The war in Bosnia and Herzegovina began in the first days of March. The source of the conflict was the independence referendum and the establishment of a state independent of Yugoslavia. The siege of Sarajevo, the new capital of Bosnia, began a moment after, the aggressors were Bosnian Serbs. The conflict lasted 3.5 years and consumed tens of thousands of lives, many of them following ethnic cleansing. In the rain of falling mortar shells, healthy life was going on. On both sides of the barricade, children were born. In the eyes of the citizens, this new generation was supposed to be a resistance movement not so much towards the armed opposition as to the volatility of life in general.
25 years after the outbreak of the war I went to Sarajevo to see the stigma that these tragic events had left on the current twenty and thirty years old Bosniaks. Some of them came into the world in besieged Sarajevo, some in exile; some remember the war stories; clearly, others were brought up under a cover protecting them from this trauma. Everyone lost someone. Everybody sees what sins this young democracy is committing. Regardless, everyone wants to build an everyday society full of understanding of the differences with which war was justified. Everybody wants a cosmopolitan country in which Muslims, Orthodox and Catholics are equal.
First memory of the war:
My mother bought a kilo of marmalade at the Markale market (known from two massacres of civilians: February 1994 and August 1995), which at that time, even during the cease-fire, was quite a rarity. It was a present for my brother and me, with whom instead of eating it, we smeared the terrace explaining that the insects that were gathering there were hungry. As our mother saw it, she did not know if she should start to cry or laugh...

Hidajeta (right) studies political science, her brother is a firefighter.

Do you think you can build 
Bosnia and Herzegovina's shared future beyond divisions?
Yes, I think it's possible, but we all have to work hard. The main reason for what happened and the current tense situation in the country is the political situation inside the country. As soon as the political mood changes, the mood in society will change so quickly.
What (as a resident of Sarajevo and a citizen
of Bosnia and Herzegovina) are you afraid of?
I'm worried that all this can happen again. Unfortunately, there is a chance that this may happen again because there are internal tensions in this aristocracy.
Personally, because I entered adulthood, I started to work and think about the future, I conclude that emigration is the only way out.

Adnan is a tourist guide. He tries to stay in shape by playing water polo.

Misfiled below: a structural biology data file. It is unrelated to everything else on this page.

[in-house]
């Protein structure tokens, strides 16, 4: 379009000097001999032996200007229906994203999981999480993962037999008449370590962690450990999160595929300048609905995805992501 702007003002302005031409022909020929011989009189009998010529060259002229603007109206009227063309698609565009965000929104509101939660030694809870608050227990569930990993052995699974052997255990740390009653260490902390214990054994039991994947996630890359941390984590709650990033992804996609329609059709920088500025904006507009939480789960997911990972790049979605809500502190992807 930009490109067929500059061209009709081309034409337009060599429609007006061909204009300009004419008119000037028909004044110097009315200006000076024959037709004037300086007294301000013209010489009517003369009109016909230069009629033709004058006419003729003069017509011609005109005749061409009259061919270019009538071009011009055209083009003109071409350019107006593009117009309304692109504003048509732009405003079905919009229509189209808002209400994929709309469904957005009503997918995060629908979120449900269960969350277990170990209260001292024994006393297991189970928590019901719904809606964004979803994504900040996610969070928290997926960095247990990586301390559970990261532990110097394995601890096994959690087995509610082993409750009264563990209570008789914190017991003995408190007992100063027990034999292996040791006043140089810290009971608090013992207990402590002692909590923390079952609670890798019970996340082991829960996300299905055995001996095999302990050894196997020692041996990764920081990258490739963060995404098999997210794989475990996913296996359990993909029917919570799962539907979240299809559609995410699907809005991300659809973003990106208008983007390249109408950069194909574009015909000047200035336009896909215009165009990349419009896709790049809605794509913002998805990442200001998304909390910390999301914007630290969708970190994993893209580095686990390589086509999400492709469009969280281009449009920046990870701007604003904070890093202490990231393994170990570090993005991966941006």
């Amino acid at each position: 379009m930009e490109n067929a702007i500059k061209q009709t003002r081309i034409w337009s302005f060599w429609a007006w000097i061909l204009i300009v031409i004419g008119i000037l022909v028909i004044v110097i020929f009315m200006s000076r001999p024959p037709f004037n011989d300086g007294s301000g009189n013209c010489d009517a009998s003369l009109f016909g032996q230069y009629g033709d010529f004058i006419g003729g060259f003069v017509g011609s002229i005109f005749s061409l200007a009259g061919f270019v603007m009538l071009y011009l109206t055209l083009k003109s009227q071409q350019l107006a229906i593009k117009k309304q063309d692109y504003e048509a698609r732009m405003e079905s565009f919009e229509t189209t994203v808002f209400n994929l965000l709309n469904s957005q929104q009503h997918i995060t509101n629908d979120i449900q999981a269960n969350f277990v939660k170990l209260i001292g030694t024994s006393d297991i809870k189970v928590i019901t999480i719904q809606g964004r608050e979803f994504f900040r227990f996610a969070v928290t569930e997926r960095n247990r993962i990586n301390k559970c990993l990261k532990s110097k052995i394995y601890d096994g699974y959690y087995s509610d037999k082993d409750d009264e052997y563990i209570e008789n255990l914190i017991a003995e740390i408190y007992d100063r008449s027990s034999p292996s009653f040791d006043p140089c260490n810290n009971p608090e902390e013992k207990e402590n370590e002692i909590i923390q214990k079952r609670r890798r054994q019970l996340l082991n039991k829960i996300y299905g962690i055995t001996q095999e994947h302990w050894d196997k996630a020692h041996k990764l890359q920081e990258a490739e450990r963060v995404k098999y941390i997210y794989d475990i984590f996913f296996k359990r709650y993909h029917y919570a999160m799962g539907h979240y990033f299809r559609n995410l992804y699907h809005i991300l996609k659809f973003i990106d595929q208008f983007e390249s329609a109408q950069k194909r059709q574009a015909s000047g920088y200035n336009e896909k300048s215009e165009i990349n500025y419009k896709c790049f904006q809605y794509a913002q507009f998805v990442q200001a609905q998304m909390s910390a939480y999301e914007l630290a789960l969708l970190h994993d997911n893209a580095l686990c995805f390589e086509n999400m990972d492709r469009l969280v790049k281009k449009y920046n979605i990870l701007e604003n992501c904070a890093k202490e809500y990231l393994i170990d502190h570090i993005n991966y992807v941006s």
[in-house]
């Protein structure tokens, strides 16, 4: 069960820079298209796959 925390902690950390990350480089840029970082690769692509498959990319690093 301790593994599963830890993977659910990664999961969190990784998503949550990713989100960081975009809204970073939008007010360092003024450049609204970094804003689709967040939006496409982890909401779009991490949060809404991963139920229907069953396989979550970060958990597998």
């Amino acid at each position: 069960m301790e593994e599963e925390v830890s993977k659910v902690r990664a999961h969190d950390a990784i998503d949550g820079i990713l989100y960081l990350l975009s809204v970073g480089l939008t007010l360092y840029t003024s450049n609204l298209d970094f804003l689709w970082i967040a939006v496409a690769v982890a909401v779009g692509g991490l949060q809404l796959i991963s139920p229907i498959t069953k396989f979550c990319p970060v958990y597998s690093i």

First memory of the war: 
I do not know if these are memories, or just images captured in my head, by the stories of other people. I was born a month before the siege of Sarajevo. Such memories/images were those when we wanted to play with our peers; we had to stick to established rules, such as moving around only by fences, so that we would not be visible to unwanted eyes.

Faruk in traditional Bosnian outfit. In his spare time, he is a folk dancer.

First memory of the war: 
One of the superstitions in our culture is the spillway of water (splashing) fortunately for the travelling people. This is not a religious tradition, a more popular belief. During the war, women poured water behind the husband who was coming to the front. My mom did it too,
I remember it well. I, as a child, thought it was fun,
so I ran between the house and the backyard with a new supply of water and, like her, poured out after my father. My mother was a bit emotionally distracted, because, on the one hand, it meant more happiness for her husband, on the other hand, less drinking water for us. At that time (siege) there was no running water at the tap, and the nearest water point was 4 km away from our house.

My mom comes from Goražde. Before the war,
she ran a perfume shop there. She came to Sarajevo to study, where she met my father. A year after the first meeting, she became pregnant. Sarajevo was a new place to her, she knew anyone here. When the war broke out, her shop was still operating. She had many bottles of perfume, that helped the whole family to support themselves during the war. At that time, the only source of information in our home was the radio. She listened to the news and waited to hear about her hometown (Goražde is the only city east of Sarajevo that does not belong to Republika Serbska). One day, news reached her that her mother was injured. Living in the besieged city that Sarajevo was at the time, she had no chance of getting to her family…

Edin (pictured with his mother) is a local entrepreneur.